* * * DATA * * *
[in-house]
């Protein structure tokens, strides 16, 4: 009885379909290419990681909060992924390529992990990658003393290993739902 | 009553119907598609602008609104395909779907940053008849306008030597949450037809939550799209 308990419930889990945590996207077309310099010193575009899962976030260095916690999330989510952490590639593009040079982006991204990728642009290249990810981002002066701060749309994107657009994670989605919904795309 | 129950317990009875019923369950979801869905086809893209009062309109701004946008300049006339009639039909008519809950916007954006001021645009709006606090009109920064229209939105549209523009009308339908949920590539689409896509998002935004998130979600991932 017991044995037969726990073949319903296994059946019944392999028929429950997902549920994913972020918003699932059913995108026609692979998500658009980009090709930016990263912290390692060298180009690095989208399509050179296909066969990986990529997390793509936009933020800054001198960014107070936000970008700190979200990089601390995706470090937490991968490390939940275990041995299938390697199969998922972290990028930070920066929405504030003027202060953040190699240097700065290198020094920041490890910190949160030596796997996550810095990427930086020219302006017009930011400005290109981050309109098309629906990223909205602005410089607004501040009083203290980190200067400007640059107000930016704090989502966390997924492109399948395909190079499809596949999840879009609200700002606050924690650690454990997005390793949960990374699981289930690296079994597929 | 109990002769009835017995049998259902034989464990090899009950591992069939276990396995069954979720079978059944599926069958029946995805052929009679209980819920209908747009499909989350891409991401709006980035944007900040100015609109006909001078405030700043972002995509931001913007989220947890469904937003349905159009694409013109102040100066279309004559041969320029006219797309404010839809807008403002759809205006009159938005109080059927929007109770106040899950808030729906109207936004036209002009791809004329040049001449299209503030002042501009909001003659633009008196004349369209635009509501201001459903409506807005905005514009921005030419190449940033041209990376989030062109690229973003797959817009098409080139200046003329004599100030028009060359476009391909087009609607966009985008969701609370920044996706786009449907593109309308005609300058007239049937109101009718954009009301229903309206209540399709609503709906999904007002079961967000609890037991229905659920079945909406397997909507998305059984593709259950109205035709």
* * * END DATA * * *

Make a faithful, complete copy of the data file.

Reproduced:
[in-house]
């Protein structure tokens, strides 16, 4: 009885379909290419990681909060992924390529992990990658003393290993739902 | 009553119907598609602008609104395909779907940053008849306008030597949450037809939550799209 308990419930889990945590996207077309310099010193575009899962976030260095916690999330989510952490590639593009040079982006991204990728642009290249990810981002002066701060749309994107657009994670989605919904795309 | 129950317990009875019923369950979801869905086809893209009062309109701004946008300049006339009639039909008519809950916007954006001021645009709006606090009109920064229209939105549209523009009308339908949920590539689409896509998002935004998130979600991932 017991044995037969726990073949319903296994059946019944392999028929429950997902549920994913972020918003699932059913995108026609692979998500658009980009090709930016990263912290390692060298180009690095989208399509050179296909066969990986990529997390793509936009933020800054001198960014107070936000970008700190979200990089601390995706470090937490991968490390939940275990041995299938390697199969998922972290990028930070920066929405504030003027202060953040190699240097700065290198020094920041490890910190949160030596796997996550810095990427930086020219302006017009930011400005290109981050309109098309629906990223909205602005410089607004501040009083203290980190200067400007640059107000930016704090989502966390997924492109399948395909190079499809596949999840879009609200700002606050924690650690454990997005390793949960990374699981289930690296079994597929 | 109990002769009835017995049998259902034989464990090899009950591992069939276990396995069954979720079978059944599926069958029946995805052929009679209980819920209908747009499909989350891409991401709006980035944007900040100015609109006909001078405030700043972002995509931001913007989220947890469904937003349905159009694409013109102040100066279309004559041969320029006219797309404010839809807008403002759809205006009159938005109080059927929007109770106040899950808030729906109207936004036209002009791809004329040049001449299209503030002042501009909001003659633009008196004349369209635009509501201001459903409506807005905005514009921005030419190449940033041209990376989030062109690229973003797959817009098409080139200046003329004599100030028009060359476009391909087009609607966009985008969701609370920044996706786009449907593109309308005609300058007239049937109101009718954009009301229903309206209540399709609503709906999904007002079961967000609890037991229905659920079945909406397997909507998305059984593709259950109205035709």